0

What are the nuances between them?

Is it like so?:

accolade = standard, neutral
câlin = is stronger than accolade
étreinte = more for couples that are in love

8

Accolade originally means a hug where you hold the neck of the other person. In accolade there is col which is (with cou) the word for neck.

But accolade usually means some kind of formal hug between two people, eg. politicians.

Accolade is also the French for curly brace.

Câlin indeed involves some kind of tenderness. Câlin applies to : a mom to her child, a kid to his teddy bear, friends or two lovers.

As for étreinte, there is a notion of strength or a lack of equilibrium between the people involved.

Étreinte can describe something wilder, and sometimes unwanted. You would use the word for a wrestler holding his opponent for example. It also means a passionate hug.

0

"Accolade" is more neutral, formal between two persons.

"Câlin" is more signifiant for two people who have a more strong connection, like two friends or two lovers.

"étreinte" is more related to lovers, like a hug that last longer.

So yes, it is more like you were thinking ;)

0

accolade câlin étreinte

accolade is somewhat literary or formal. It means to embrace in a way that involves the neck.

câlin is what parents do with children. They cuddle them. The expression is faire un câlin. It can also be translated as: to give hugs to someone or physical affection.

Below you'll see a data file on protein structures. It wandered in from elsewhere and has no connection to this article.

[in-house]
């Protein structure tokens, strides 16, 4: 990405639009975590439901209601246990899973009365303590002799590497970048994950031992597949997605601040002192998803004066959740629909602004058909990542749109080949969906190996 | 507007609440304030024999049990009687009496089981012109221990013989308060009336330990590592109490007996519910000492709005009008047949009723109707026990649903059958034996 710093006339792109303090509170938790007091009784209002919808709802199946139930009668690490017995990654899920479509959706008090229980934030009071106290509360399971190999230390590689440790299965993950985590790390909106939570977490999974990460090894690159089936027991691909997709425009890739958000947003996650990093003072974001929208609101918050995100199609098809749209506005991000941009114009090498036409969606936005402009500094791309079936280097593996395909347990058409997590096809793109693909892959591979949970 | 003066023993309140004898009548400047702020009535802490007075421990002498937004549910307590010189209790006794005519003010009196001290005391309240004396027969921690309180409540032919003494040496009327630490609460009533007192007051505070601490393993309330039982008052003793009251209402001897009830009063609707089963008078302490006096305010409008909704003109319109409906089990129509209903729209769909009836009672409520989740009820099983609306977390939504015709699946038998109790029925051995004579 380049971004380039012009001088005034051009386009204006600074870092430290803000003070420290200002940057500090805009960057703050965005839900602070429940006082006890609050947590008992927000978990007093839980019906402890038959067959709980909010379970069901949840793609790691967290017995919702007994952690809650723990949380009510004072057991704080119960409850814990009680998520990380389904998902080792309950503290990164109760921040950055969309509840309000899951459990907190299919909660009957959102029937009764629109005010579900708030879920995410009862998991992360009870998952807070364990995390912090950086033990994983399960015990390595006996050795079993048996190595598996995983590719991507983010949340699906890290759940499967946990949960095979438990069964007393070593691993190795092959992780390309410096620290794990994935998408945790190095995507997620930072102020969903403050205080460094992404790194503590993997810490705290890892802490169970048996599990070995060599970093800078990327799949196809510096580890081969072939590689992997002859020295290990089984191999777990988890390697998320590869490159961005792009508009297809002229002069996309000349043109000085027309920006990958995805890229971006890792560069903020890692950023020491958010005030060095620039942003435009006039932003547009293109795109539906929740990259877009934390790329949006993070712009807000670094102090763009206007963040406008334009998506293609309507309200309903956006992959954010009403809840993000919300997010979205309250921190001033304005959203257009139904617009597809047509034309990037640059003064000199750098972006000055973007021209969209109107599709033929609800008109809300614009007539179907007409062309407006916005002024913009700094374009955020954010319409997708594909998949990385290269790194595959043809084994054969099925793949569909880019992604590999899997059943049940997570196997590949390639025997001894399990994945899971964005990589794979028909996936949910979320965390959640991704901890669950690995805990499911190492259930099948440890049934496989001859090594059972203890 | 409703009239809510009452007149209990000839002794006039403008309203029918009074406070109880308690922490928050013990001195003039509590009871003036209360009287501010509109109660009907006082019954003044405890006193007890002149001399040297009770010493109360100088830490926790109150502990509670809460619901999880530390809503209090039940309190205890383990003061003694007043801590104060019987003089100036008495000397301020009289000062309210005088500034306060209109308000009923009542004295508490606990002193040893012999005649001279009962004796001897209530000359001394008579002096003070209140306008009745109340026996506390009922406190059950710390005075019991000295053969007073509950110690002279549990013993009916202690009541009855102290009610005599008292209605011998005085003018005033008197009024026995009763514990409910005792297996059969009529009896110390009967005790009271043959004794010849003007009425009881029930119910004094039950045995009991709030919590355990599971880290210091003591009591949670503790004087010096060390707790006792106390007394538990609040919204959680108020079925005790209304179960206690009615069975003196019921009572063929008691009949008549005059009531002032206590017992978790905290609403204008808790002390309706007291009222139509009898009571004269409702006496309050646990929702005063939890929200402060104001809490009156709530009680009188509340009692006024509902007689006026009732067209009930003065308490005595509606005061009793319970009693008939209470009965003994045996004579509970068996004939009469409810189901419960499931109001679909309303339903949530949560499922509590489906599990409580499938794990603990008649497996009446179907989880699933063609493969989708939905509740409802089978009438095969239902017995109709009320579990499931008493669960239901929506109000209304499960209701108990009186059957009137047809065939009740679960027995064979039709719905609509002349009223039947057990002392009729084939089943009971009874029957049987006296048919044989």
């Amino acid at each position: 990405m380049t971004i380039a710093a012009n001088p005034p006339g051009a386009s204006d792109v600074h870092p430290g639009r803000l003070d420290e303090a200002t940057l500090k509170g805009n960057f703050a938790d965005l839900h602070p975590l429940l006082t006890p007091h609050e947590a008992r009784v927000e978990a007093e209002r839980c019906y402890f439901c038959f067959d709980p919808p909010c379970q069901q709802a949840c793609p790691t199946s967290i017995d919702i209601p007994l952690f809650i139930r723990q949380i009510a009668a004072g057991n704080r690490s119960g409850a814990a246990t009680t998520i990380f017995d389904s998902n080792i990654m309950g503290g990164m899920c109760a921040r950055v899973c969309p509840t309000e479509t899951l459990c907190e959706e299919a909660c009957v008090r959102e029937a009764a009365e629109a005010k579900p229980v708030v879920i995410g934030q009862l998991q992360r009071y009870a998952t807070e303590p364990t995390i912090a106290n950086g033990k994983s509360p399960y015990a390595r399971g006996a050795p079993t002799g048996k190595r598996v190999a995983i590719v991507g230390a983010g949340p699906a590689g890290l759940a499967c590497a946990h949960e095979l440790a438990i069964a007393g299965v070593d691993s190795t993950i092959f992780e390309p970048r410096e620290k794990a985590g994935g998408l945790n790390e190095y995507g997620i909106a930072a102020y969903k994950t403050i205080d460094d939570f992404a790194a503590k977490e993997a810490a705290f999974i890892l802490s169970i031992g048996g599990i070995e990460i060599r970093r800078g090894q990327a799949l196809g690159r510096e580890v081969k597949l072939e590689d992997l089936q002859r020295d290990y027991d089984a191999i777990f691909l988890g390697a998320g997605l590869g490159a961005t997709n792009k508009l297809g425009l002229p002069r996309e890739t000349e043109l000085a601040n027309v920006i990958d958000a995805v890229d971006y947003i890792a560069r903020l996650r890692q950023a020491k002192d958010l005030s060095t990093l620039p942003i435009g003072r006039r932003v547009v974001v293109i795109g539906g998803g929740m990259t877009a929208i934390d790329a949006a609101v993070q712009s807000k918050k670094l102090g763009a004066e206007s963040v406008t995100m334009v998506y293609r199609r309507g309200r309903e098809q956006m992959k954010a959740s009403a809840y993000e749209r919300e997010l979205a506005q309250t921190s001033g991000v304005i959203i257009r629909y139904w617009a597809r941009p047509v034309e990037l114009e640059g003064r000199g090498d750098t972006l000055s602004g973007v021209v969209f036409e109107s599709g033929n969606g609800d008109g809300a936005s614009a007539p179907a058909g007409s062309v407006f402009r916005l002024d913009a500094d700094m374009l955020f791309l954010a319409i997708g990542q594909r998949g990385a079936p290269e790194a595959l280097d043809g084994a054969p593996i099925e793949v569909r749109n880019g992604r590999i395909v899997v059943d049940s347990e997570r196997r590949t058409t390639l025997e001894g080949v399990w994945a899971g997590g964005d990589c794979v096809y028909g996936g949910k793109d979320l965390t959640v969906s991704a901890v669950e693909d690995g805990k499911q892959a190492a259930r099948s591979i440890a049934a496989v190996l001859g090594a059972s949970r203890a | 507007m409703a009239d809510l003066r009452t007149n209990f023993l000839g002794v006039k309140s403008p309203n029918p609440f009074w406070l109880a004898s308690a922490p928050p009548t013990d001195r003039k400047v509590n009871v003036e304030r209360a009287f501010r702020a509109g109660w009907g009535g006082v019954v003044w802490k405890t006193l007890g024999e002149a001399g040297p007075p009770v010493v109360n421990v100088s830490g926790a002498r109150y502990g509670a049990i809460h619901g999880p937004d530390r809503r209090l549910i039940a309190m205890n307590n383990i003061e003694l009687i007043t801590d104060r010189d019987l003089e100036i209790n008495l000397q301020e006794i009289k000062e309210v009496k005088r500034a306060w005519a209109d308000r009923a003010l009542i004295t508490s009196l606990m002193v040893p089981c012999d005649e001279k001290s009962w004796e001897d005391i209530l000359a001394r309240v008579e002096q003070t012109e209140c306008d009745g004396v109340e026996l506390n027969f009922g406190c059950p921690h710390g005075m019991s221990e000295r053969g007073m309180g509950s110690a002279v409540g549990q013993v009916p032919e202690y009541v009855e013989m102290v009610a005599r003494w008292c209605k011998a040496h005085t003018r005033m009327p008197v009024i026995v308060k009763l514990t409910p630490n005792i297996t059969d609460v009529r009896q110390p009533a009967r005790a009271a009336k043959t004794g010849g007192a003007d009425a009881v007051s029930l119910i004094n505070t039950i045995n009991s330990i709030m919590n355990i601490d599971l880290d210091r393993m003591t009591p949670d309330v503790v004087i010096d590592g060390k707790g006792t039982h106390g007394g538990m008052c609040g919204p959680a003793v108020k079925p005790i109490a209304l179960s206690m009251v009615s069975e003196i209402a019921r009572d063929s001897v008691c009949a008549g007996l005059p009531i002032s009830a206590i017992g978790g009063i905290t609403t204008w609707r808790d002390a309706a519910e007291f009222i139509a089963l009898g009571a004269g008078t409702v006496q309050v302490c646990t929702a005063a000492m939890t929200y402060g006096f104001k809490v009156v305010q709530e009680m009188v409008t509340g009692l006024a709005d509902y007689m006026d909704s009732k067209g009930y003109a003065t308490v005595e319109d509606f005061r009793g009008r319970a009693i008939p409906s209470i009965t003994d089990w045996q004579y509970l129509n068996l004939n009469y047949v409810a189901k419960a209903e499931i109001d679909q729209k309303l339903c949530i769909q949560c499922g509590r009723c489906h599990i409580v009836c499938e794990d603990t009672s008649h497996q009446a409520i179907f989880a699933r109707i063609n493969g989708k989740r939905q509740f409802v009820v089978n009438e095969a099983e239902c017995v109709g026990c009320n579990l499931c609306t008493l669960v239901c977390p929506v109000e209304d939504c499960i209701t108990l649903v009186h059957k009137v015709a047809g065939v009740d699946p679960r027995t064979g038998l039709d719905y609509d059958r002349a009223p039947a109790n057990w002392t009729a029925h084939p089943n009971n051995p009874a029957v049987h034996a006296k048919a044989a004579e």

étreinte is usually associated with a close embrace that lasts longer than a simple hug and does not necessarily involve the neck. It is often associated with an embrace associated with sexual relations. The lovers clasped each other tightly. Les amants se tenaient par une forte étreinte.

But it can also be used in a negative way:

Il n'arrivait pas à s'échapper de l'étreinte de son ennemi. He could not escape his enemy's grasp. And also means grasp in the sense of being held by something or someone one wishes to escape from.

Your Answer

By clicking “Post Your Answer”, you agree to our terms of service, privacy policy and cookie policy

Not the answer you're looking for? Browse other questions tagged or ask your own question.